Tuesday, March 29, 2011

i was in nyc

The flag was hanging vertically from the building, just hanging there as if gravity were a mistake.

Noise didn’t matter. Tears didn’t matter, and you’d need more than moonlight. You could be the drunkest man on the planet and it wouldn’t have made any difference.

And why should it? It wasn’t as if the flag were outside Army HQ. It wasn’t even at a public school building, much less a bank. Still.

Later when the wind picked up and the people inside saw it flapping and writhing, they put their hands to their heads as if their hats might fly off.

And as I always do when my wish comes true I began wishing the exact opposite, all the while knowing even if the wind did settle down it had nothing to do with me.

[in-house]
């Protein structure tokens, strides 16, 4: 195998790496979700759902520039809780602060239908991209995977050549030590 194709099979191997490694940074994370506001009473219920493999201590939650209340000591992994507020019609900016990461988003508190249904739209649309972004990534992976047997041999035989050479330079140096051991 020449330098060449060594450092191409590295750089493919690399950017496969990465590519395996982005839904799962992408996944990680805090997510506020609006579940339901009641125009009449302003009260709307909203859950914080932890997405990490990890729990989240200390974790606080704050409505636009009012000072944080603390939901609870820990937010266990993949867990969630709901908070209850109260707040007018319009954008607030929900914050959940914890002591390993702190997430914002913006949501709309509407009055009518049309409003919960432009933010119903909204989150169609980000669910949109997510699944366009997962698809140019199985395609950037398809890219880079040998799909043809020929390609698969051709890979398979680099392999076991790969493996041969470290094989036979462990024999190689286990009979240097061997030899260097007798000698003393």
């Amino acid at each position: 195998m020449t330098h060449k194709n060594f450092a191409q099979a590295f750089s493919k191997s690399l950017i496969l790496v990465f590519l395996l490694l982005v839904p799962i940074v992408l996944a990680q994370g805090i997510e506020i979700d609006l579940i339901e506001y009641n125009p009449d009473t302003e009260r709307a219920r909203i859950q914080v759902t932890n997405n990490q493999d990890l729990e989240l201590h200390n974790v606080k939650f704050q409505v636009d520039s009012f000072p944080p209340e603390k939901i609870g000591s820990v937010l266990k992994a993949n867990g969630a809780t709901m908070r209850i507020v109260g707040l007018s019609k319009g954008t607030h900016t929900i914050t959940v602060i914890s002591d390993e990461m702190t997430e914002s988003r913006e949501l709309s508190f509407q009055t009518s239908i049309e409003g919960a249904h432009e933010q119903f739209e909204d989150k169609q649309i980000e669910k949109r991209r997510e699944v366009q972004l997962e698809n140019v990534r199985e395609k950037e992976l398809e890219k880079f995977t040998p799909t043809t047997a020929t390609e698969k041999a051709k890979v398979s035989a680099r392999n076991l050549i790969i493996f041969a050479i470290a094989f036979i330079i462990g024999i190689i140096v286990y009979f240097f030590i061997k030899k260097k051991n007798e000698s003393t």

Sometimes it’s better not to read too much into things.
Sometimes even the smallest desire seems an enormous impertinence.


Anonymous said...

It is so hard to take yourself out of the cause of something happening. I was a psych undergrad and after seeing how chickens act after the drop of a food pellet makes me think how random the majority of our actions are.

I wish read Rain more often. Thanks for the thoughts.

Kass said...

Enormous impertinence.

For some reason this just sticks in my head and I can't help but wonder if it just flew into yours or if you had to think and think until you arrived at the impertinence of it all.

Love the whole piece.

Kathleen said...

This is wonderful. I've come back to it after reading two things that made me think of it and you:

1) An article on NYC vs MFA writers in the USA
2) "Zenobia" by Gina Berriault (in Women in Their Beds, my blog subject today)

The narrator is Zenobia herself, from Ethan Frome, addressing Edith Wharton, saying how it really was inside herself...

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